Banking

Why Wells Fargo and First Internet are test-driving FedNow

Dozens of banks are gearing up for the Federal Reserve’s real-time payments system, which is expected to go live as early as 2023.

More than 110 have signed up to test FedNow, including Wells Fargo and First Internet Bancorp in Fishers, Ind. Executives at these two early-adopters agreed to interviews about what they’re hoping to get out of it and how they’re preparing for it. Those insights could be helpful to the many more banks that are still on the fence about which fast payments system to join, if any.

The $4.2 billion-asset First Internet said customers don’t want to wait a long time for transactions to close, according to Anne Sharkey, senior vice president of operations of the online-only bank.

“It seemed just like anything else in our lives: People want things instantly, and I think payments are starting to catch onto that,” Sharkey said. “The infrastructures are starting to be built to be able to handle real-time payments, and that’s the critical part. I think the Fed’s participation is driving both banks and consumers to think about it more.”

The biggest benefit for First Internet to using the FedNow system will be allowing customers to manage their money in real time, Sharkey said.

“Consumers will be able to make their mortgage payment on the due date and have it applied on that date as opposed to writing a check or going into online banking to have a check sent that may take five to seven days, especially with the slow mail these days, and incurring a late charge,” Sharkey said.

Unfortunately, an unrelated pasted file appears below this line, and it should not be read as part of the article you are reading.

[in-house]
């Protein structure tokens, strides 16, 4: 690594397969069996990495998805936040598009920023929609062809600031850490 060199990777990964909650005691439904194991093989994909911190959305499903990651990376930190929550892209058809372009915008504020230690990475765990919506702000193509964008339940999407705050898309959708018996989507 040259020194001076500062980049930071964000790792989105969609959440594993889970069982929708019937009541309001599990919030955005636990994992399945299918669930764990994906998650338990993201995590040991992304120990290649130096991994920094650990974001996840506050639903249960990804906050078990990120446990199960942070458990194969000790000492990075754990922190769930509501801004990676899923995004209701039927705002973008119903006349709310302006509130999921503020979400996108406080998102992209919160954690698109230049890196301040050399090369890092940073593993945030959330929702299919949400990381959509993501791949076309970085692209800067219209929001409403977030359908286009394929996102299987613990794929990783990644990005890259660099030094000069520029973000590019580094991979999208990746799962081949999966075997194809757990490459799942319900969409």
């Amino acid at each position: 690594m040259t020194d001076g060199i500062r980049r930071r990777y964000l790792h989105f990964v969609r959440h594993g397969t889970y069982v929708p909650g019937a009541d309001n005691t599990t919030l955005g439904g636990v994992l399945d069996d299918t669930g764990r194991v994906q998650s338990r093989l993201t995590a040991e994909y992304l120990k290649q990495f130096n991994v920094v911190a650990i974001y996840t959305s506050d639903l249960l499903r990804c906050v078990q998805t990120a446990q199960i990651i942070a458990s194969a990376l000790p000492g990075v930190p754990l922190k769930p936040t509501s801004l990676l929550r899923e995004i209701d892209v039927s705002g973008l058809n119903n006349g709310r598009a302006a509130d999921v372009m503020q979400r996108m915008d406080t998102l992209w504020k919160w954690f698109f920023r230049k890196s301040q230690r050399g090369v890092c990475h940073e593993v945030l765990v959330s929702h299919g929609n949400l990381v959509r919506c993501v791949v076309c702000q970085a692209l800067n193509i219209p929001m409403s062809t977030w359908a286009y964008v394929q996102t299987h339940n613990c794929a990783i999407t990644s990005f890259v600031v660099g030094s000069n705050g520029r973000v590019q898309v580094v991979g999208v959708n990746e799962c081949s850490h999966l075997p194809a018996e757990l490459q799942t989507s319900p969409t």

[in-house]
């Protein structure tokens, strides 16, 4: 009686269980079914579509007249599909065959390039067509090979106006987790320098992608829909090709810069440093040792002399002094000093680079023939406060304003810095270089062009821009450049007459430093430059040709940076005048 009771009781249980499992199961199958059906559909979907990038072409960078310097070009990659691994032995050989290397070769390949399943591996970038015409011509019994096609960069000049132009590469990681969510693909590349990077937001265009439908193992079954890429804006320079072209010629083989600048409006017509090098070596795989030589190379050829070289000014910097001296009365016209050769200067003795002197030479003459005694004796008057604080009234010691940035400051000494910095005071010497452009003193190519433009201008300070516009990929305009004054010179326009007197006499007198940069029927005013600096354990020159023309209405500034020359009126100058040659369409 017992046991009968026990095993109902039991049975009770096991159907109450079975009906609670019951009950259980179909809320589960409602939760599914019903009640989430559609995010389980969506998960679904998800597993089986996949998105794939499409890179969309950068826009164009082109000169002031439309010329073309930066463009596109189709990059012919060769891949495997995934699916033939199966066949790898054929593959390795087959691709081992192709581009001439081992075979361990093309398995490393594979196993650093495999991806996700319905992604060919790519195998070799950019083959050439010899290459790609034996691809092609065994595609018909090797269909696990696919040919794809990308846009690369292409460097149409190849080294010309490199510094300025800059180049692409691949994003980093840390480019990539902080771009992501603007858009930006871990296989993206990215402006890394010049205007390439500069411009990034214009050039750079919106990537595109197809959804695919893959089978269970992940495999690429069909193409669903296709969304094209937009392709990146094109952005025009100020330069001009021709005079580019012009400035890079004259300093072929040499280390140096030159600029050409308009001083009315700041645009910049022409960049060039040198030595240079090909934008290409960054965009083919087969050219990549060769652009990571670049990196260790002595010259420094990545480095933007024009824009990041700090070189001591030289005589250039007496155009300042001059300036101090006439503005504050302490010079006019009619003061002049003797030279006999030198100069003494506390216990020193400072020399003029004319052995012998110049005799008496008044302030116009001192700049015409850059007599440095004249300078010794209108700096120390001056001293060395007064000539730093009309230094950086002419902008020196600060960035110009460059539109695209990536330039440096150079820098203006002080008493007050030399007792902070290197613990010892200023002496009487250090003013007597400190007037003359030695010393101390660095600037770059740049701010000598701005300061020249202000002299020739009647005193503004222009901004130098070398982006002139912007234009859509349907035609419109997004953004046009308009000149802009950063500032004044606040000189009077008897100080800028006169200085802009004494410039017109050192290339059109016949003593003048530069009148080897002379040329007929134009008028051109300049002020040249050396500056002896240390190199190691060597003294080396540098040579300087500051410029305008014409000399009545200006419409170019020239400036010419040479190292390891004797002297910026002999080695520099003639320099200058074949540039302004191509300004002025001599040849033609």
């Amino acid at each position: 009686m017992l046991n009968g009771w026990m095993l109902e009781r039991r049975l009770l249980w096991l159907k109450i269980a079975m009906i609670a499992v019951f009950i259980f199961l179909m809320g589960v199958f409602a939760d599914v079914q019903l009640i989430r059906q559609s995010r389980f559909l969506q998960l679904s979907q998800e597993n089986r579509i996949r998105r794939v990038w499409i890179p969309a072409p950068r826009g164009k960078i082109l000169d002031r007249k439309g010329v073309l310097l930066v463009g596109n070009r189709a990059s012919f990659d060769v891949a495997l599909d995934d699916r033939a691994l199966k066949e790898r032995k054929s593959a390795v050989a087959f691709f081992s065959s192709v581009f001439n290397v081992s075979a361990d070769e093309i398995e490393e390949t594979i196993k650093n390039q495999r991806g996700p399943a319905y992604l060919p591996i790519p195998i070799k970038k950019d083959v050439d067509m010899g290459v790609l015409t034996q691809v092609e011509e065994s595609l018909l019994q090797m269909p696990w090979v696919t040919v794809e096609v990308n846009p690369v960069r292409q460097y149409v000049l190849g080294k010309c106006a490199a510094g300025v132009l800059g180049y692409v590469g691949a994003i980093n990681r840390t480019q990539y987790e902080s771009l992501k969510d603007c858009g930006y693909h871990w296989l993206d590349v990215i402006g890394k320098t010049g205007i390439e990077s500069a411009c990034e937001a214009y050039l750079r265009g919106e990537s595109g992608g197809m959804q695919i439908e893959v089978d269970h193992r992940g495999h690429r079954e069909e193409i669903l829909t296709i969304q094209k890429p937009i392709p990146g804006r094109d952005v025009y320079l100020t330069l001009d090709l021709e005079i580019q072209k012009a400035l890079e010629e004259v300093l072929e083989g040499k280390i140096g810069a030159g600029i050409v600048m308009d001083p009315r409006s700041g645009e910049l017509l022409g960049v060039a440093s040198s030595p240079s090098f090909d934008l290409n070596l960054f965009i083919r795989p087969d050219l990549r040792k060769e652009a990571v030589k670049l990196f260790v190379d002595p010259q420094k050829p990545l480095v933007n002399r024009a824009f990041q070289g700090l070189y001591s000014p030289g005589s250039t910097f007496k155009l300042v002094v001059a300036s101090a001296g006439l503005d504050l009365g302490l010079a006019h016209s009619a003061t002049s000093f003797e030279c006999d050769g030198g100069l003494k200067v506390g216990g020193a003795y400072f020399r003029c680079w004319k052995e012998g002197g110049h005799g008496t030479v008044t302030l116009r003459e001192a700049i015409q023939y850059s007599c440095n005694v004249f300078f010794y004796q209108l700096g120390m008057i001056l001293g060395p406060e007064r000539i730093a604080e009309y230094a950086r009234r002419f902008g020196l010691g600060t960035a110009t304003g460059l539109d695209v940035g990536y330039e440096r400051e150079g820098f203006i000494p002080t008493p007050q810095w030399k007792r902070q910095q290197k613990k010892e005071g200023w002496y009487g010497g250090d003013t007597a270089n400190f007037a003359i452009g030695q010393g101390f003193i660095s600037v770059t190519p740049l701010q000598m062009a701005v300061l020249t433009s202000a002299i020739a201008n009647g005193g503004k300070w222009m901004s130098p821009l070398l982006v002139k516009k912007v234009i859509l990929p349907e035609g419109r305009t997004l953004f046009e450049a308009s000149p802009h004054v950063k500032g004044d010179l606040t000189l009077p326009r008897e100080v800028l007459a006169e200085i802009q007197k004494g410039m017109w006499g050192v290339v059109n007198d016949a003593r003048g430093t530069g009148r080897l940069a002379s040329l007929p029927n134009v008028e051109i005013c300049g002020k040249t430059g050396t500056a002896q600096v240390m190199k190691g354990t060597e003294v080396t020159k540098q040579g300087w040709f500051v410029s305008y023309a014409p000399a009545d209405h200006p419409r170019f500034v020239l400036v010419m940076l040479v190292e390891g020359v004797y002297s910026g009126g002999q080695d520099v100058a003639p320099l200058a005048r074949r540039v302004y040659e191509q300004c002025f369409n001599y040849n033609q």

Small-business customers will be able to manage cash flow more easily through FedNow, she said.

“They’ll be able to invoice customers through the messaging system,” Sharkey said. “So if I have a lawn care company that can initiate an invoice to me saying I owe $54 for my lawn care treatment, I can answer that message with a payment and pay my bill that way, on the due date. Because of the messaging, they’ll have all the information they need to apply that payment and get credit to their accounts.”

Small businesses will also be able to pay their suppliers or vendors on invoice due dates and know that the funds are there. They’ll be able to eventually stop paying for lockbox services for the payments they receive by check.

Using the FedNow payments system should also help First Internet reduce its check-processing costs as more customers take advantage of electronic billing and payments.

Wells Fargo, though a much larger company at $1.9 trillion of assets, says it’s joining FedNow for similar reasons.

“We’ve seen the need for faster payments evolve and accelerate across all customer segments for a number of years,” said Chuck Silverman, head of treasury management product management and development Wells. “FedNow will provide another option in the overall payments landscape to make fast and secure payments on demand.”

One use case Wells Fargo is exploring, he said, is using FedNow’s liquidity management function to support interbank gross settlement of funds during nonbusiness hours, when Fedwire is unavailable. A FedNow FAQ describes the liquidity management tool as “support for FedNow Service participants in managing their liquidity needs in a 24x7x365 environment.”

The Clearing House has had a competing real-time payments network called RTP running since November 2017. As of today, 115 banks are using it, including Wells Fargo.

Wells Fargo plans to use both real-time networks concurrently, Silverman said.

“Our customers are looking for choice in how and when they make payments, and our expectation is to provide them with a range of capabilities to meet their needs,” he said.

First Internet is also considering joining RTP.

“That is something we are looking at hard at right now alongside our participation in the FedNow initiative,” Sharkey said.